State of the States
Governor Targets Teacher Shortage
• Gov. Linda Lingle, R
Gov. Linda Lingle began the final year of her first term with a multipronged agenda for addressing Hawaii’s teacher shortage, school facility needs, and other challenges facing precollegiate education.
Finance: The Republican governor urged lawmakers to share a portion of the projected fiscal 2006 revenue surplus of $574 million with K-12 schools. She proposed raising the state’s fiscal 2007 education spending by $133 million above the current general-fund education budget of $1.7 billion. That increase would include $90 million in new funds for school construction, repairs, and maintenance.
“Besides the need for a robust repair and maintenance program and new school construction, the [department of education] is facing a severe teacher shortage,” she said.
Teachers: To help address the shortage, Gov. Lingle wants to allow retired teachers to be hired for hard-to-fill classroom jobs for 24 months without losing retirement benefits. She also wants to pay an annual bonus of $10,000 to nationally certified teachers who teach in an underperforming school for three years.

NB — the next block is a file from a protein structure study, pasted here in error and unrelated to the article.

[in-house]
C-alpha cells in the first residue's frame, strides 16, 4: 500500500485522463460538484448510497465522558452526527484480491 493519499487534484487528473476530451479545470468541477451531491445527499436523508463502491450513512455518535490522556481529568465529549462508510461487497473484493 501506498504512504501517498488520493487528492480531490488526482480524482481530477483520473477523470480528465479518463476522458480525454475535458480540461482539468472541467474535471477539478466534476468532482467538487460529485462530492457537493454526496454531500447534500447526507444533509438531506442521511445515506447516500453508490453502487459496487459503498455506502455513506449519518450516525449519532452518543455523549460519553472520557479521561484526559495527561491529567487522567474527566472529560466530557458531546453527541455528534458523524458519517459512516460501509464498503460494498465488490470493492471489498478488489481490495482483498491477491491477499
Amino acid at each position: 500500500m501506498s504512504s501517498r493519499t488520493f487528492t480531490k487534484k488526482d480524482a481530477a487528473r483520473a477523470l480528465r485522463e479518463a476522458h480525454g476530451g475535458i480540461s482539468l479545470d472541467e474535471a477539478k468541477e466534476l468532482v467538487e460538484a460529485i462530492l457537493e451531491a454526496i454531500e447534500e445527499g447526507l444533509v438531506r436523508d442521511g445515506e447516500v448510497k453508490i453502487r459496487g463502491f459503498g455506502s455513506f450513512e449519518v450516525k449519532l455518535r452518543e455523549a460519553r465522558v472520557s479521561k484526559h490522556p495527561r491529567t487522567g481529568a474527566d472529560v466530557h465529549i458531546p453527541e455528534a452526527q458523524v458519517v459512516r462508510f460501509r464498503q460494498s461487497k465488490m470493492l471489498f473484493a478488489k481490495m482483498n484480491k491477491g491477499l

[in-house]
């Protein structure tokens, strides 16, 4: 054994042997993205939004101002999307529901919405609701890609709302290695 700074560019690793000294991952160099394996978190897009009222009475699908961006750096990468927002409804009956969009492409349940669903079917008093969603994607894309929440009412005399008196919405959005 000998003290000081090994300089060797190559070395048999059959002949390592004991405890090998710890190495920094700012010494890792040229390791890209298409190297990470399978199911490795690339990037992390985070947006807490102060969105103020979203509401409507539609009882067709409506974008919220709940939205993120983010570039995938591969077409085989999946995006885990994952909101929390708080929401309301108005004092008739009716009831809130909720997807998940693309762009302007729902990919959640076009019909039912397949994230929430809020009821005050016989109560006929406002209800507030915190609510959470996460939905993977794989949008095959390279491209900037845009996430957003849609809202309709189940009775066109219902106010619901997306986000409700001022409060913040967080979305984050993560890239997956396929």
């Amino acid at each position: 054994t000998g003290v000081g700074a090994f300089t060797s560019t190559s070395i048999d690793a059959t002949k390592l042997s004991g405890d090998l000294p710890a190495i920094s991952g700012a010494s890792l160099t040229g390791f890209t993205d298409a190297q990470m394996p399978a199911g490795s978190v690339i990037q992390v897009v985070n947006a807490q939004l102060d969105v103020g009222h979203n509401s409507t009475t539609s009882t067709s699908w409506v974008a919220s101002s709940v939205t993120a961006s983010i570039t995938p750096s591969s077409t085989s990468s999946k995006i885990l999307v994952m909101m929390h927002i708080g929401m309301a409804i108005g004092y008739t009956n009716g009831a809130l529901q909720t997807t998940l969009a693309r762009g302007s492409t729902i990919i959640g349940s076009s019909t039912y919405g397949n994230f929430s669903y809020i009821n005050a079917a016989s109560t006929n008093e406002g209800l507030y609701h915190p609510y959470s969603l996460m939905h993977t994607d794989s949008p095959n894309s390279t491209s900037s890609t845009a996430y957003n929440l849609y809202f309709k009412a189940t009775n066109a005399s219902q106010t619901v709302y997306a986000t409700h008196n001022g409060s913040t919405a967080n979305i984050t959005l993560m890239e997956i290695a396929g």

Her plan includes a new emergency certification that would allow those who hold a bachelor’s degree or higher to teach in their degree area as long as they complete the substitute-teacher training program or a similar course.
Charter Schools: Turning to school choice, Gov. Lingle said Hawaii should give charter schools their own district “so they are able to receive funds directly from the federal government.”
Vol. 25, Issue 21, Page 22